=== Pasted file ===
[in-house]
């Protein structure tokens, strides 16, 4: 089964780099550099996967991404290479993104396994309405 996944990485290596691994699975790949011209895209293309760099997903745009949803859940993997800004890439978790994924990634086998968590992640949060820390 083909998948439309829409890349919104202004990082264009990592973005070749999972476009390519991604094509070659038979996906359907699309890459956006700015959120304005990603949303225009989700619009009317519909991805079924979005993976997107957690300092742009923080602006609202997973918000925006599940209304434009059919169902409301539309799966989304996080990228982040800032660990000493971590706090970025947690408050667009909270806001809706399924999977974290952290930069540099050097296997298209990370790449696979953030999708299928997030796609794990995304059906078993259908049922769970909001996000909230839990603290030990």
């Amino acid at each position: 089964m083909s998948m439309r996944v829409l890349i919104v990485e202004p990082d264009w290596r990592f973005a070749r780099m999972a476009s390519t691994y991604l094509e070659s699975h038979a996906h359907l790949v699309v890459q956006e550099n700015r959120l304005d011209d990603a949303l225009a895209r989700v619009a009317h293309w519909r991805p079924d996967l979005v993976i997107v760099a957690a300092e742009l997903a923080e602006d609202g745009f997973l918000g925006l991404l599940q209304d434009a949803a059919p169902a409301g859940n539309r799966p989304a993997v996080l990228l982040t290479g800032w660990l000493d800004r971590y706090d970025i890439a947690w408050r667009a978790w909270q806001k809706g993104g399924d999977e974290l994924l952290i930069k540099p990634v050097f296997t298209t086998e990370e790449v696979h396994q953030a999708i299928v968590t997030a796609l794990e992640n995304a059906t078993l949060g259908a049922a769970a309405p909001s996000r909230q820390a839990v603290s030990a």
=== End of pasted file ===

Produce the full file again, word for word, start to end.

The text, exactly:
[in-house]
């Protein structure tokens, strides 16, 4: 089964780099550099996967991404290479993104396994309405 996944990485290596691994699975790949011209895209293309760099997903745009949803859940993997800004890439978790994924990634086998968590992640949060820390 083909998948439309829409890349919104202004990082264009990592973005070749999972476009390519991604094509070659038979996906359907699309890459956006700015959120304005990603949303225009989700619009009317519909991805079924979005993976997107957690300092742009923080602006609202997973918000925006599940209304434009059919169902409301539309799966989304996080990228982040800032660990000493971590706090970025947690408050667009909270806001809706399924999977974290952290930069540099050097296997298209990370790449696979953030999708299928997030796609794990995304059906078993259908049922769970909001996000909230839990603290030990």
């Amino acid at each position: 089964m083909s998948m439309r996944v829409l890349i919104v990485e202004p990082d264009w290596r990592f973005a070749r780099m999972a476009s390519t691994y991604l094509e070659s699975h038979a996906h359907l790949v699309v890459q956006e550099n700015r959120l304005d011209d990603a949303l225009a895209r989700v619009a009317h293309w519909r991805p079924d996967l979005v993976i997107v760099a957690a300092e742009l997903a923080e602006d609202g745009f997973l918000g925006l991404l599940q209304d434009a949803a059919p169902a409301g859940n539309r799966p989304a993997v996080l990228l982040t290479g800032w660990l000493d800004r971590y706090d970025i890439a947690w408050r667009a978790w909270q806001k809706g993104g399924d999977e974290l994924l952290i930069k540099p990634v050097f296997t298209t086998e990370e790449v696979h396994q953030a999708i299928v968590t997030a796609l794990e992640n995304a059906t078993l949060g259908a049922a769970a309405p909001s996000r909230q820390a839990v603290s030990a």